One of the most significant training milestones of my career, was the facilitation, and implementation of assigned riding positions for suppression apparatus in my volunteer fire company. In my experience, volunteer fire departments do not always utilize a pre-designated template of riding assignments, but I believe it has perpetuated efficiency and effectiveness on the fireground for our organization.
I am still early in my fire service career so I don’t have any single great accomplishment to show for my time. I am proud of the amount of training and the number of certifications I have. I have numerous certifications covering areas such as fire suppression, EMS, Fire Officer and technical rescue. I am currently in the process of obtaining Fire Officer III.
Question 5: What is the biggest change you have noticed in the fire service since you started
Much has changed. Most notably the changing fire environment, primarily in the fire load and the built environment, that have influenced changes in fire dynamics that make fires more unpredictable and less forgivable and drive the need for increased understanding and changes to our strategies and tactics. Technology has also changed. PPE has evolved, new equipment and tools such as thermal imagers are available. Health and wellness are now justifiably a focus with concerns related to cancer, cardiac health and behavioral health. These changing and evolving issues reinforce the need for us to constantly reevaluate the training that is needed and provided.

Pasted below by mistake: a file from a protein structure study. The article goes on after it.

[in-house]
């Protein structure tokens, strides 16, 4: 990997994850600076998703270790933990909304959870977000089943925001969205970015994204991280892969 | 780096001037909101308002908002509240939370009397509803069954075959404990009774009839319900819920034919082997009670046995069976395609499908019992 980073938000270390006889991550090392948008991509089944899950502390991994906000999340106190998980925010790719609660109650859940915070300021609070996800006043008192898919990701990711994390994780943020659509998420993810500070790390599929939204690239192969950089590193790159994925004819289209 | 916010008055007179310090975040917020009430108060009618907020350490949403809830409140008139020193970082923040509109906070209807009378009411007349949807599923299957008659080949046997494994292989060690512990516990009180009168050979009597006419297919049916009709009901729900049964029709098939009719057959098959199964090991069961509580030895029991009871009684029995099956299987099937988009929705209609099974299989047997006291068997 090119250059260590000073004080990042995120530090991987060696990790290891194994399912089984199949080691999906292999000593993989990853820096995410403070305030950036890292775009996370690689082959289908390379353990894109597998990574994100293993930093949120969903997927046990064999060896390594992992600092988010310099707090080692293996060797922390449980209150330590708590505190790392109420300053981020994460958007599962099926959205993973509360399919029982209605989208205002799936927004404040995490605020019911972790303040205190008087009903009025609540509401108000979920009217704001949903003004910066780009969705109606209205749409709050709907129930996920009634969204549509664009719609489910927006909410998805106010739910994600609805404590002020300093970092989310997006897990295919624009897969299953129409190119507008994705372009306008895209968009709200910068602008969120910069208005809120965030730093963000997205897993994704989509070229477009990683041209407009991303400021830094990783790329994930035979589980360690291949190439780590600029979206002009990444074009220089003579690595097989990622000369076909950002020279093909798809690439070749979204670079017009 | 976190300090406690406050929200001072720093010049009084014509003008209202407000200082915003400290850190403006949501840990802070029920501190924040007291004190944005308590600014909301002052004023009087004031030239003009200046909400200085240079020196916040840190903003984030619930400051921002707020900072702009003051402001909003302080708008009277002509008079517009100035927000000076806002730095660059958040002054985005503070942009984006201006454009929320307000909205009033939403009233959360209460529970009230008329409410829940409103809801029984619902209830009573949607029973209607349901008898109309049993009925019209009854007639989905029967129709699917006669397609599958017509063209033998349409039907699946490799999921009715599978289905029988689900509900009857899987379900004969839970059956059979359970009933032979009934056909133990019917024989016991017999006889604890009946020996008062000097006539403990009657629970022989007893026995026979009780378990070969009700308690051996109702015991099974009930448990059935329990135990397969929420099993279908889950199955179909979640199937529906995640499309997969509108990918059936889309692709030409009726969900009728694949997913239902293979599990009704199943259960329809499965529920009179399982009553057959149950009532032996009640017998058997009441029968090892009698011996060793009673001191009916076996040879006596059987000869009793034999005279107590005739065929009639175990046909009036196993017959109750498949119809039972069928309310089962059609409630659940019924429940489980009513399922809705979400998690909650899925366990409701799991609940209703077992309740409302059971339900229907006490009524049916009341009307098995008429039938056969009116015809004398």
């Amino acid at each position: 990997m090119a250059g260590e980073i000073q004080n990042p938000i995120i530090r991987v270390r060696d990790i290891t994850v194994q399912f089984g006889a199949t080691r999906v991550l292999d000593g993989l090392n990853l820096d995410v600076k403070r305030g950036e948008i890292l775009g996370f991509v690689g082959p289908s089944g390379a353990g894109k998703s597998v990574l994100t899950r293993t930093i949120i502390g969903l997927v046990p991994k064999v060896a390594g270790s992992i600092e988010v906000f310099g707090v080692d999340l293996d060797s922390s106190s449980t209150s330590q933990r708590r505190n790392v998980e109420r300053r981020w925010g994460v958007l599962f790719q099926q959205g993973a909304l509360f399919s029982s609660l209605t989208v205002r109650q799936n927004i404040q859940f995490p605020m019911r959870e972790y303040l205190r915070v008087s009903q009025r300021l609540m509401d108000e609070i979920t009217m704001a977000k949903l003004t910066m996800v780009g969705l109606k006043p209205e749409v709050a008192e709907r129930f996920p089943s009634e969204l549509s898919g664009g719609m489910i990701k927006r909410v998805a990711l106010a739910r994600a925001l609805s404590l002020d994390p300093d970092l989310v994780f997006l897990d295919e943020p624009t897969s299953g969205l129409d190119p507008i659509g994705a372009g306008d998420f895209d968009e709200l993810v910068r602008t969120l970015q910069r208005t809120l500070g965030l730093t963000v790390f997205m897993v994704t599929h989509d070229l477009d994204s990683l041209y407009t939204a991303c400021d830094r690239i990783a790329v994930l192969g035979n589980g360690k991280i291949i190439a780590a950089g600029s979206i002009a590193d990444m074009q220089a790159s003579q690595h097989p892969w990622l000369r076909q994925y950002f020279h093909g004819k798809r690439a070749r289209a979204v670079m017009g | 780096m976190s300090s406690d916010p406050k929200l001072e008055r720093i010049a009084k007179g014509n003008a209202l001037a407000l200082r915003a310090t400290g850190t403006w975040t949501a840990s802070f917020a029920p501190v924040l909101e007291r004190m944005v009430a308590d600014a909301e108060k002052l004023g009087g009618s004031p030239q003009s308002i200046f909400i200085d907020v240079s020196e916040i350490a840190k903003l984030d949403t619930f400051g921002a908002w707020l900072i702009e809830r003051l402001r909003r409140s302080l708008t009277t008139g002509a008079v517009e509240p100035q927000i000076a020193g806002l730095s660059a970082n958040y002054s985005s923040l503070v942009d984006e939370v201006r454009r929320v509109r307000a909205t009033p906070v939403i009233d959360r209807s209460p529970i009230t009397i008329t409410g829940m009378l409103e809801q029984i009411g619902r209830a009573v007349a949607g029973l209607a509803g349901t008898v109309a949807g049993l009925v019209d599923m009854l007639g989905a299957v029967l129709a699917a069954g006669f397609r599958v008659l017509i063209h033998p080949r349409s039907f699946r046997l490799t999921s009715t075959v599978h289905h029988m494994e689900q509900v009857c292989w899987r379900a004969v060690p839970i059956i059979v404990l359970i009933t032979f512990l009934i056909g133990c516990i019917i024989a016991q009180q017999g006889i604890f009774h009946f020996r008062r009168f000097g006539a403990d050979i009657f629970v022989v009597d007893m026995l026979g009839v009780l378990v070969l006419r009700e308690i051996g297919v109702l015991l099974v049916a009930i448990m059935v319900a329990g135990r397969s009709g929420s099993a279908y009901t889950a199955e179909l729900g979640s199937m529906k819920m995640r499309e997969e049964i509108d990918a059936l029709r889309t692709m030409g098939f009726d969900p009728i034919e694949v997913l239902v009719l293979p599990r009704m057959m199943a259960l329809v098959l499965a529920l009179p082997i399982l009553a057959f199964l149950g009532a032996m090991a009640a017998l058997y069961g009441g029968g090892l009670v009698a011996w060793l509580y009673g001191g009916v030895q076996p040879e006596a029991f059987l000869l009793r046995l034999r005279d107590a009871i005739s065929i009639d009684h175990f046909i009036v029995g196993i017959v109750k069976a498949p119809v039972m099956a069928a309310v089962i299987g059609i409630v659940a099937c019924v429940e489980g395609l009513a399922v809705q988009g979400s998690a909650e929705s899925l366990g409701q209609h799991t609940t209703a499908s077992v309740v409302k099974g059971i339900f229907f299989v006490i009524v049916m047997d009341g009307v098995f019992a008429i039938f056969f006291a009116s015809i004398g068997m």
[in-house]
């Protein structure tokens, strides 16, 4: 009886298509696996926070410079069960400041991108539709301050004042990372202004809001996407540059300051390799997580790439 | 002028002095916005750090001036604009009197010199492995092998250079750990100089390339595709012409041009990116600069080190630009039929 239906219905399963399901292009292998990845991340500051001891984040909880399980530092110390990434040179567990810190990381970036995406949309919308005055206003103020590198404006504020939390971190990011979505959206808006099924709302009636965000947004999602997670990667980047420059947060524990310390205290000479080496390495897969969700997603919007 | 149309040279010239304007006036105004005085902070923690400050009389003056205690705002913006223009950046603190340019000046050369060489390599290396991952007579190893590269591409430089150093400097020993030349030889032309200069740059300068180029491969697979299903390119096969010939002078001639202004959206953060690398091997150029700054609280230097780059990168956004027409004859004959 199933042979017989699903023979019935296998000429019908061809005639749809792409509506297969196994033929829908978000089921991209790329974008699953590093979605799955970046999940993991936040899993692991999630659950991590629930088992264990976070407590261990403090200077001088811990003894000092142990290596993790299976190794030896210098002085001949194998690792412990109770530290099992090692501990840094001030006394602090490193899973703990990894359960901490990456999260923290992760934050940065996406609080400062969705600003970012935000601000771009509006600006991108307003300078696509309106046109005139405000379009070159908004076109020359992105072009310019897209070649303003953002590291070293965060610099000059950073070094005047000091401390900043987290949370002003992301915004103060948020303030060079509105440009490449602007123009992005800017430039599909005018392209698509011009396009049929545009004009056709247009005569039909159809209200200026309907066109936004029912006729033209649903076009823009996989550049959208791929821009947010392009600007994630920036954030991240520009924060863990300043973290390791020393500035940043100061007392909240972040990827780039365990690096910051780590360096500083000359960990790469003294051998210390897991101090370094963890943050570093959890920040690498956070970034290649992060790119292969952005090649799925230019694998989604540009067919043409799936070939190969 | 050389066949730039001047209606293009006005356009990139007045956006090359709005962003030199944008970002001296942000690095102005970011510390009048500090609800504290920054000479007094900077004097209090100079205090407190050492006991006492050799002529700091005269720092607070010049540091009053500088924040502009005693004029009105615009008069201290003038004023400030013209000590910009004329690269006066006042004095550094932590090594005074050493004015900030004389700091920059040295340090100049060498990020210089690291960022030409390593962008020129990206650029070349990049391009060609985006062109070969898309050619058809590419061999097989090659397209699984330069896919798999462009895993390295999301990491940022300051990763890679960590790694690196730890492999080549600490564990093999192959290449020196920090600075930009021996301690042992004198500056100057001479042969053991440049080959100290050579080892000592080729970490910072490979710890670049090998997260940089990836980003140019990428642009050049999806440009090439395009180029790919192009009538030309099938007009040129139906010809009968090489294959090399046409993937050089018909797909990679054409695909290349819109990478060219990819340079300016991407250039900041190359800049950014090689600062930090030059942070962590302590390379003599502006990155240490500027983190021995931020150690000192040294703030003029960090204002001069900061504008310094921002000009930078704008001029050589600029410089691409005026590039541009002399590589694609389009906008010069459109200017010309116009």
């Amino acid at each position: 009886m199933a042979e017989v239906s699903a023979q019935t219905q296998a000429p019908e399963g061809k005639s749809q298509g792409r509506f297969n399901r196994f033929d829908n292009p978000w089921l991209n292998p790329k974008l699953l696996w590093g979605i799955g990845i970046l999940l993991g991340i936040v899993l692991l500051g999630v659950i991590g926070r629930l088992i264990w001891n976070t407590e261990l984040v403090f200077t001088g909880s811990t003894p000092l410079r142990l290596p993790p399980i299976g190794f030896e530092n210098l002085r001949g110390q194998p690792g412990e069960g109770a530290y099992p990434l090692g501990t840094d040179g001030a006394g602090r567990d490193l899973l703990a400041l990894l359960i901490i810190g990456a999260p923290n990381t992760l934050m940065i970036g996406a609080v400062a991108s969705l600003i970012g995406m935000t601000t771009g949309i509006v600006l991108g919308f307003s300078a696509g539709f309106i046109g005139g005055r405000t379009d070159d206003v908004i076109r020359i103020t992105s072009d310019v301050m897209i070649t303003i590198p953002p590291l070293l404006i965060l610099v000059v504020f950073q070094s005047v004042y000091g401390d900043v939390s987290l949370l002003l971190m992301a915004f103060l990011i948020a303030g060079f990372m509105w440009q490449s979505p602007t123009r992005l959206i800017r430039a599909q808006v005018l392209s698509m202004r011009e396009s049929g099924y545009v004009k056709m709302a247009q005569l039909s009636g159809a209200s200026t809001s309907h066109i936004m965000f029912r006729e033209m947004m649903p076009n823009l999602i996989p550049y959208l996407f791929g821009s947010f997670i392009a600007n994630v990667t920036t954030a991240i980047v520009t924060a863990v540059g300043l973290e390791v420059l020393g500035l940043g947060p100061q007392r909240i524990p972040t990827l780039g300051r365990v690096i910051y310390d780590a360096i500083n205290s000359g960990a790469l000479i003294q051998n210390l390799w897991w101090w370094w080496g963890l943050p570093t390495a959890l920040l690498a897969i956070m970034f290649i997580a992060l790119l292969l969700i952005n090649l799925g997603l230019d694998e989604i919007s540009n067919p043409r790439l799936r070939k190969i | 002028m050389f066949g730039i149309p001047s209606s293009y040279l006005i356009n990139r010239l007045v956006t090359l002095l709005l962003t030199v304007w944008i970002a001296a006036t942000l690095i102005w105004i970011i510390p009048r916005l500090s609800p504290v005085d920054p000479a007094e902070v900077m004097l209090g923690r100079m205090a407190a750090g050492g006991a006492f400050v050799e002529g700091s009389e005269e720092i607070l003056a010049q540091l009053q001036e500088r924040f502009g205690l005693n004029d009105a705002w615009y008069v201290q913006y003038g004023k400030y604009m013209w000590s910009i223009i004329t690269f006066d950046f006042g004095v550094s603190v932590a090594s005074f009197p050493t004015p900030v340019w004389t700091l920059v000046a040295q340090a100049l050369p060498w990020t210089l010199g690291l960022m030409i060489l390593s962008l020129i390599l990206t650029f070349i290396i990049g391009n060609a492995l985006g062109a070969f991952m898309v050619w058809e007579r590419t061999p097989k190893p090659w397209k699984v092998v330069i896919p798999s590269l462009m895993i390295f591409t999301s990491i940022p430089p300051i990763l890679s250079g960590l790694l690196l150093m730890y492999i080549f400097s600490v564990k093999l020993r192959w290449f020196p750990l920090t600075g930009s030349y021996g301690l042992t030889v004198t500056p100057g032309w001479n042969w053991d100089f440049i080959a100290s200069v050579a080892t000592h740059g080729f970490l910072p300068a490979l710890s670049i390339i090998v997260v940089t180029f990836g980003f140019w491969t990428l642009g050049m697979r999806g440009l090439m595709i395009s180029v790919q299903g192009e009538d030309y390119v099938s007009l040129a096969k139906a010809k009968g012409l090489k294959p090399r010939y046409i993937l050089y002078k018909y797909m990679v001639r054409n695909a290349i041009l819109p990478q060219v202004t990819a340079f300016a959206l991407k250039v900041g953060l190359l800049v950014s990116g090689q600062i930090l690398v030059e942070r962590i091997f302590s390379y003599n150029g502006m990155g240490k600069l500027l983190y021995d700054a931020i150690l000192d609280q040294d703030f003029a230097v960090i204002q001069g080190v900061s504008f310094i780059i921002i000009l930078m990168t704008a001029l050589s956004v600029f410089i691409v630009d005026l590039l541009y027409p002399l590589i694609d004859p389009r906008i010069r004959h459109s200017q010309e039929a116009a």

The biggest change I have noticed in the fire service since joining was the evidence-based education of fire behavior in correlation with building construction and contents. I believe the content distributed by Underwriter’s Laboratories and NIST have given the scientific answers many firefighters have been searching for, quantifying effective modern-day tactics on the fireground.
I think the biggest change I have seen since joining the fire service is the understanding and awareness of fire dynamics and how it affects us as firefighters. Implementation of best practices through evidence-based research will form the development of future strategies and tactics.
Question 6: What advice do you have to give another instructor or to somebody who is just starting out as an instructor
Strive for excellence, be prepared, know and ensure the relevance of your subject matter, develop the necessary communication skills and be respectful.
As I am a young instructor, I would give this advice to new instructors: Do your best to learn the experience level and perspective of those you are instructing. Do not treat students as learning robots, be personable, and try to meet on common ground when conveying information. Also, I believe you should always revert to the fundamentals when instructing. Perfection of the basics goes very far by providing the best foundation that you could ever ask for. As I always say, you can learn something from every situation. Be humble, be an advocate for those you teach, and lead by example.
I would tell them to never stop being a student, every day is a learning opportunity. As an instructor, it is your responsibility to teach the most current and best practices of the fire service. If you don’t continuously learn yourself and stay up to date with the ever-evolving world that is the fire service, you’ll be doing your students a disservice. It is also your responsibility to motivate your students and encourage them to continue the learning process.